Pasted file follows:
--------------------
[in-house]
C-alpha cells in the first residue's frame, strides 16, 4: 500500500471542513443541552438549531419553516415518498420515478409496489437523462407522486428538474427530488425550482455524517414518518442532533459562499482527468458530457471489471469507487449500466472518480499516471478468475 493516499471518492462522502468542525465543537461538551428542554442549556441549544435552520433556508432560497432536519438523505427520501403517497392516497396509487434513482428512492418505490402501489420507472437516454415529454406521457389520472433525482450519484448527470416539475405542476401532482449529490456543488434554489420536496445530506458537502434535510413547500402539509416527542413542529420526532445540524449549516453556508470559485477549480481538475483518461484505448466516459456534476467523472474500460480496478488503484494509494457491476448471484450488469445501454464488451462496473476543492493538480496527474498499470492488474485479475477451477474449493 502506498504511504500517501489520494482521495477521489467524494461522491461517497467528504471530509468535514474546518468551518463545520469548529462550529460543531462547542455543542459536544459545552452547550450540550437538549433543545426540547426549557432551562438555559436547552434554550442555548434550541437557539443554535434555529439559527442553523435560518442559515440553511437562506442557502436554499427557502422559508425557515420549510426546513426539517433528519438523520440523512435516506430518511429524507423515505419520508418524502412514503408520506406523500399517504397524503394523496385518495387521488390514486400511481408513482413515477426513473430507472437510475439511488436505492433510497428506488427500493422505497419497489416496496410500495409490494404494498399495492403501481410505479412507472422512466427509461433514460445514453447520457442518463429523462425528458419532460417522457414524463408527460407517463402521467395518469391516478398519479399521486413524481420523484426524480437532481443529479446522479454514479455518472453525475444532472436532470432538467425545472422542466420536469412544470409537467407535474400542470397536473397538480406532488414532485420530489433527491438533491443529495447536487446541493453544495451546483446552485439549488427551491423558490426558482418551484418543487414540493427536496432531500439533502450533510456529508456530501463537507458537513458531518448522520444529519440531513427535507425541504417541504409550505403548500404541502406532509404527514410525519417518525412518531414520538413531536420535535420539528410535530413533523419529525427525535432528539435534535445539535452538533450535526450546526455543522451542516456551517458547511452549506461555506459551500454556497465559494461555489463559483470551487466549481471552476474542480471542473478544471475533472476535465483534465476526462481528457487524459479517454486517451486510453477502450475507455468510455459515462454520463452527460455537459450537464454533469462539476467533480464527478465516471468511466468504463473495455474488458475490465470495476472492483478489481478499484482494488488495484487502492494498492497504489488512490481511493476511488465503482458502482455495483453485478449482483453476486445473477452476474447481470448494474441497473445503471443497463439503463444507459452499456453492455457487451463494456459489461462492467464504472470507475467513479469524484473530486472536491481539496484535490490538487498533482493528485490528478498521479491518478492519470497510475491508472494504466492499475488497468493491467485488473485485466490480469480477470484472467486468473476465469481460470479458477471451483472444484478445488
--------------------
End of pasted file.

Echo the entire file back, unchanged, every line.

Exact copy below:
[in-house]
C-alpha cells in the first residue's frame, strides 16, 4: 500500500471542513443541552438549531419553516415518498420515478409496489437523462407522486428538474427530488425550482455524517414518518442532533459562499482527468458530457471489471469507487449500466472518480499516471478468475 493516499471518492462522502468542525465543537461538551428542554442549556441549544435552520433556508432560497432536519438523505427520501403517497392516497396509487434513482428512492418505490402501489420507472437516454415529454406521457389520472433525482450519484448527470416539475405542476401532482449529490456543488434554489420536496445530506458537502434535510413547500402539509416527542413542529420526532445540524449549516453556508470559485477549480481538475483518461484505448466516459456534476467523472474500460480496478488503484494509494457491476448471484450488469445501454464488451462496473476543492493538480496527474498499470492488474485479475477451477474449493 502506498504511504500517501489520494482521495477521489467524494461522491461517497467528504471530509468535514474546518468551518463545520469548529462550529460543531462547542455543542459536544459545552452547550450540550437538549433543545426540547426549557432551562438555559436547552434554550442555548434550541437557539443554535434555529439559527442553523435560518442559515440553511437562506442557502436554499427557502422559508425557515420549510426546513426539517433528519438523520440523512435516506430518511429524507423515505419520508418524502412514503408520506406523500399517504397524503394523496385518495387521488390514486400511481408513482413515477426513473430507472437510475439511488436505492433510497428506488427500493422505497419497489416496496410500495409490494404494498399495492403501481410505479412507472422512466427509461433514460445514453447520457442518463429523462425528458419532460417522457414524463408527460407517463402521467395518469391516478398519479399521486413524481420523484426524480437532481443529479446522479454514479455518472453525475444532472436532470432538467425545472422542466420536469412544470409537467407535474400542470397536473397538480406532488414532485420530489433527491438533491443529495447536487446541493453544495451546483446552485439549488427551491423558490426558482418551484418543487414540493427536496432531500439533502450533510456529508456530501463537507458537513458531518448522520444529519440531513427535507425541504417541504409550505403548500404541502406532509404527514410525519417518525412518531414520538413531536420535535420539528410535530413533523419529525427525535432528539435534535445539535452538533450535526450546526455543522451542516456551517458547511452549506461555506459551500454556497465559494461555489463559483470551487466549481471552476474542480471542473478544471475533472476535465483534465476526462481528457487524459479517454486517451486510453477502450475507455468510455459515462454520463452527460455537459450537464454533469462539476467533480464527478465516471468511466468504463473495455474488458475490465470495476472492483478489481478499484482494488488495484487502492494498492497504489488512490481511493476511488465503482458502482455495483453485478449482483453476486445473477452476474447481470448494474441497473445503471443497463439503463444507459452499456453492455457487451463494456459489461462492467464504472470507475467513479469524484473530486472536491481539496484535490490538487498533482493528485490528478498521479491518478492519470497510475491508472494504466492499475488497468493491467485488473485485466490480469480477470484472467486468473476465469481460470479458477471451483472444484478445488